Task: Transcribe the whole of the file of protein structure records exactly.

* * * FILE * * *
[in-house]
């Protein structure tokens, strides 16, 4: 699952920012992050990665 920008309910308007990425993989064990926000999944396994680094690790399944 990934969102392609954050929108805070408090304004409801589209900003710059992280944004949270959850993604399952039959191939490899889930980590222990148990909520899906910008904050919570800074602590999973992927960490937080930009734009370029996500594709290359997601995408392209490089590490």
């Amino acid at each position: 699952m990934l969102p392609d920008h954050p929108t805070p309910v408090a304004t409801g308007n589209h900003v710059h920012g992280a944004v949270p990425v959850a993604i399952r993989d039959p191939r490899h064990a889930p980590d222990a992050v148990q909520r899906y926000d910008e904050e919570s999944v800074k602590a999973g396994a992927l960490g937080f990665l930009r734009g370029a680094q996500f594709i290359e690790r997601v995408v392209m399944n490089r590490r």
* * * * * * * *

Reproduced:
[in-house]
């Protein structure tokens, strides 16, 4: 699952920012992050990665 920008309910308007990425993989064990926000999944396994680094690790399944 990934969102392609954050929108805070408090304004409801589209900003710059992280944004949270959850993604399952039959191939490899889930980590222990148990909520899906910008904050919570800074602590999973992927960490937080930009734009370029996500594709290359997601995408392209490089590490």
């Amino acid at each position: 699952m990934l969102p392609d920008h954050p929108t805070p309910v408090a304004t409801g308007n589209h900003v710059h920012g992280a944004v949270p990425v959850a993604i399952r993989d039959p191939r490899h064990a889930p980590d222990a992050v148990q909520r899906y926000d910008e904050e919570s999944v800074k602590a999973g396994a992927l960490g937080f990665l930009r734009g370029a680094q996500f594709i290359e690790r997601v995408v392209m399944n490089r590490r």